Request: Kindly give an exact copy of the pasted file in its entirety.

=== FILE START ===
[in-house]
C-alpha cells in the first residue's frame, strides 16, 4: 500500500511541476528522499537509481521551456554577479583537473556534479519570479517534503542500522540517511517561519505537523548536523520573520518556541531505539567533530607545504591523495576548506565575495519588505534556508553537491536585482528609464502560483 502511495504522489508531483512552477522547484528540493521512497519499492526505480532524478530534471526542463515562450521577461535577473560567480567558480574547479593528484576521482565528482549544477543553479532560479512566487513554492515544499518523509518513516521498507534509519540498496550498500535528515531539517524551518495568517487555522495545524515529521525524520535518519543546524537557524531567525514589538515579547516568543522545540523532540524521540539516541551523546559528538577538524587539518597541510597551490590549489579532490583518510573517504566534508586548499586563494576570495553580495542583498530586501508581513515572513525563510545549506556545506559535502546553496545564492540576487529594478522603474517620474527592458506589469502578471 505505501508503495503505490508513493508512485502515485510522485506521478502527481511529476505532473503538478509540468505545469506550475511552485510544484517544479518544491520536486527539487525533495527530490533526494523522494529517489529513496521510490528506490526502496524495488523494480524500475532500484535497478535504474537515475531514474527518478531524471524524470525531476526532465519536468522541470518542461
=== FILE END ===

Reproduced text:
[in-house]
C-alpha cells in the first residue's frame, strides 16, 4: 500500500511541476528522499537509481521551456554577479583537473556534479519570479517534503542500522540517511517561519505537523548536523520573520518556541531505539567533530607545504591523495576548506565575495519588505534556508553537491536585482528609464502560483 502511495504522489508531483512552477522547484528540493521512497519499492526505480532524478530534471526542463515562450521577461535577473560567480567558480574547479593528484576521482565528482549544477543553479532560479512566487513554492515544499518523509518513516521498507534509519540498496550498500535528515531539517524551518495568517487555522495545524515529521525524520535518519543546524537557524531567525514589538515579547516568543522545540523532540524521540539516541551523546559528538577538524587539518597541510597551490590549489579532490583518510573517504566534508586548499586563494576570495553580495542583498530586501508581513515572513525563510545549506556545506559535502546553496545564492540576487529594478522603474517620474527592458506589469502578471 505505501508503495503505490508513493508512485502515485510522485506521478502527481511529476505532473503538478509540468505545469506550475511552485510544484517544479518544491520536486527539487525533495527530490533526494523522494529517489529513496521510490528506490526502496524495488523494480524500475532500484535497478535504474537515475531514474527518478531524471524524470525531476526532465519536468522541470518542461